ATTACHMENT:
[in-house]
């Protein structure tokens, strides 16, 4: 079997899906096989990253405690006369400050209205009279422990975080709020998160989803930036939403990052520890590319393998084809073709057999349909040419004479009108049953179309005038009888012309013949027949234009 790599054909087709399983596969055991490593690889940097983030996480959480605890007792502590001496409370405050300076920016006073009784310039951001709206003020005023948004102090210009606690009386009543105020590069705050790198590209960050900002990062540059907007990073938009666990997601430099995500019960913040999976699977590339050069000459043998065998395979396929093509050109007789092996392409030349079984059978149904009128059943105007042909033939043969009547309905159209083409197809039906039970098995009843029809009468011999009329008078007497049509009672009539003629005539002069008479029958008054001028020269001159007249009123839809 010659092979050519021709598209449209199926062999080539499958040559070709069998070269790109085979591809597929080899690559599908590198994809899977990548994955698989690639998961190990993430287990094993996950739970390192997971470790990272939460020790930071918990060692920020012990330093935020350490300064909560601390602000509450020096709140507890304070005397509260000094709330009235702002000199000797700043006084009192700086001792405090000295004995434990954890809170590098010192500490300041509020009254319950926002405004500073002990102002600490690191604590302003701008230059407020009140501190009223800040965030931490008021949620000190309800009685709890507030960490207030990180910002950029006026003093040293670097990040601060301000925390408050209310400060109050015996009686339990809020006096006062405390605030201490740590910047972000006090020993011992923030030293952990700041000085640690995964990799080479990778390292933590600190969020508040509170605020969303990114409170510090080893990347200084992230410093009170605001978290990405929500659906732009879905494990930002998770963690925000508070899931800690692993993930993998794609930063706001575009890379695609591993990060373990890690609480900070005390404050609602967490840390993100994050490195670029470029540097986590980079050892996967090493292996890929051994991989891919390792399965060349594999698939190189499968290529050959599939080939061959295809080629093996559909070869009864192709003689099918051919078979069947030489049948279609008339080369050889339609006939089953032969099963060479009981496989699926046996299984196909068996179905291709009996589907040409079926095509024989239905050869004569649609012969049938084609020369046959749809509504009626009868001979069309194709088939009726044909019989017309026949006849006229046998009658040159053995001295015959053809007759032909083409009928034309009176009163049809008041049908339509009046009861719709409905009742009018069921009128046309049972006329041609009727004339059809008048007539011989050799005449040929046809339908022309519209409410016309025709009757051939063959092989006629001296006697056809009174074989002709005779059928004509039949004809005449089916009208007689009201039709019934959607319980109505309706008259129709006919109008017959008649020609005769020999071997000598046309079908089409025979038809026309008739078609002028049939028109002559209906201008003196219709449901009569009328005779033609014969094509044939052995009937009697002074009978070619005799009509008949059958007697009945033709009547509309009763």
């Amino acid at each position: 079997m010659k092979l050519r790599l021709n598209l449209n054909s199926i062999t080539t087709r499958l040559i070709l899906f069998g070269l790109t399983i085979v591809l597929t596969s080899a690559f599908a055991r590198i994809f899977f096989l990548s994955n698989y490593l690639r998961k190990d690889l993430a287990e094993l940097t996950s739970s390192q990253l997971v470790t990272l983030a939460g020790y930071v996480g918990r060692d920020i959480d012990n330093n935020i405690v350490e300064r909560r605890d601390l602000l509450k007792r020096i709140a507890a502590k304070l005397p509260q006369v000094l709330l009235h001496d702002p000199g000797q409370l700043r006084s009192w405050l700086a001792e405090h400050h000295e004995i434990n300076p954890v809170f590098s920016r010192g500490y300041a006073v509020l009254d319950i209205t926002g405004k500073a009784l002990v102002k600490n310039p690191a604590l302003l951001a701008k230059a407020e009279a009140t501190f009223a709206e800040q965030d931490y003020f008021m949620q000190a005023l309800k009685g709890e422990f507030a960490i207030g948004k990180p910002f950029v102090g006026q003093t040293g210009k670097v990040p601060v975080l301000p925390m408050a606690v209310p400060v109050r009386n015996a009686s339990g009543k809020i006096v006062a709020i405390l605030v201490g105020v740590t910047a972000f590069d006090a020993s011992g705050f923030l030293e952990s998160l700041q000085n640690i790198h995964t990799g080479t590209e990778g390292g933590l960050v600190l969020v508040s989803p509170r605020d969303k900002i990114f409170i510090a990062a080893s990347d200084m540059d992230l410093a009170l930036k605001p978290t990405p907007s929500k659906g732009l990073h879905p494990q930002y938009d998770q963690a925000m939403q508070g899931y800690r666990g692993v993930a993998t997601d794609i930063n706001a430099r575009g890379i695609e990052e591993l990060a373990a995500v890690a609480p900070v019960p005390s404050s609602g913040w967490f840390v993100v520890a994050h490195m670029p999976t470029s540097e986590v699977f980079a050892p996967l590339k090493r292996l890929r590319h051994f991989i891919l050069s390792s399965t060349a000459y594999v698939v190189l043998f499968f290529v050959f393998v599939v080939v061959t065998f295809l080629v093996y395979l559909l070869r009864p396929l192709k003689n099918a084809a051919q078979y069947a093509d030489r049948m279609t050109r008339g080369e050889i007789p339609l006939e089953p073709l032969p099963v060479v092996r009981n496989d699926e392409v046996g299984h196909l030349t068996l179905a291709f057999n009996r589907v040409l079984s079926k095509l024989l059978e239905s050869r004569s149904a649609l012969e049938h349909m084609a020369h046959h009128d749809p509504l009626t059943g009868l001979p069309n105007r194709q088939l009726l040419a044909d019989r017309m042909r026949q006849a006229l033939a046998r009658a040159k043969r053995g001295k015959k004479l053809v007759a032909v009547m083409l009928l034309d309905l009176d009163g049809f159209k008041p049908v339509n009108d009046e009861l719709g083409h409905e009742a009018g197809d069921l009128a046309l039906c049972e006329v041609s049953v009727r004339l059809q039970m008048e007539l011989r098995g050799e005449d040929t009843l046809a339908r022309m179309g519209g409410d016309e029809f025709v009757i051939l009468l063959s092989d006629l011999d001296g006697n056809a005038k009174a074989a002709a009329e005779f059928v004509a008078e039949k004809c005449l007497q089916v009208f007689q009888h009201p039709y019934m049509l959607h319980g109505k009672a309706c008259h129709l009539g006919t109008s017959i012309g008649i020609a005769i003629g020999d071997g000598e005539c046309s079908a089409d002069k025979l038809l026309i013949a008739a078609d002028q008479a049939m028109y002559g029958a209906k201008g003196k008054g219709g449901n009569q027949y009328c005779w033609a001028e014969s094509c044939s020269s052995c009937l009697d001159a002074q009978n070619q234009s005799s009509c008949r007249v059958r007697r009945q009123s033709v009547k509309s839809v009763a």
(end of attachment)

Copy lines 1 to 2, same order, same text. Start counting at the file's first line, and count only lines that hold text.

[in-house]
């Protein structure tokens, strides 16, 4: 079997899906096989990253405690006369400050209205009279422990975080709020998160989803930036939403990052520890590319393998084809073709057999349909040419004479009108049953179309005038009888012309013949027949234009 790599054909087709399983596969055991490593690889940097983030996480959480605890007792502590001496409370405050300076920016006073009784310039951001709206003020005023948004102090210009606690009386009543105020590069705050790198590209960050900002990062540059907007990073938009666990997601430099995500019960913040999976699977590339050069000459043998065998395979396929093509050109007789092996392409030349079984059978149904009128059943105007042909033939043969009547309905159209083409197809039906039970098995009843029809009468011999009329008078007497049509009672009539003629005539002069008479029958008054001028020269001159007249009123839809 010659092979050519021709598209449209199926062999080539499958040559070709069998070269790109085979591809597929080899690559599908590198994809899977990548994955698989690639998961190990993430287990094993996950739970390192997971470790990272939460020790930071918990060692920020012990330093935020350490300064909560601390602000509450020096709140507890304070005397509260000094709330009235702002000199000797700043006084009192700086001792405090000295004995434990954890809170590098010192500490300041509020009254319950926002405004500073002990102002600490690191604590302003701008230059407020009140501190009223800040965030931490008021949620000190309800009685709890507030960490207030990180910002950029006026003093040293670097990040601060301000925390408050209310400060109050015996009686339990809020006096006062405390605030201490740590910047972000006090020993011992923030030293952990700041000085640690995964990799080479990778390292933590600190969020508040509170605020969303990114409170510090080893990347200084992230410093009170605001978290990405929500659906732009879905494990930002998770963690925000508070899931800690692993993930993998794609930063706001575009890379695609591993990060373990890690609480900070005390404050609602967490840390993100994050490195670029470029540097986590980079050892996967090493292996890929051994991989891919390792399965060349594999698939190189499968290529050959599939080939061959295809080629093996559909070869009864192709003689099918051919078979069947030489049948279609008339080369050889339609006939089953032969099963060479009981496989699926046996299984196909068996179905291709009996589907040409079926095509024989239905050869004569649609012969049938084609020369046959749809509504009626009868001979069309194709088939009726044909019989017309026949006849006229046998009658040159053995001295015959053809007759032909083409009928034309009176009163049809008041049908339509009046009861719709409905009742009018069921009128046309049972006329041609009727004339059809008048007539011989050799005449040929046809339908022309519209409410016309025709009757051939063959092989006629001296006697056809009174074989002709005779059928004509039949004809005449089916009208007689009201039709019934959607319980109505309706008259129709006919109008017959008649020609005769020999071997000598046309079908089409025979038809026309008739078609002028049939028109002559209906201008003196219709449901009569009328005779033609014969094509044939052995009937009697002074009978070619005799009509008949059958007697009945033709009547509309009763």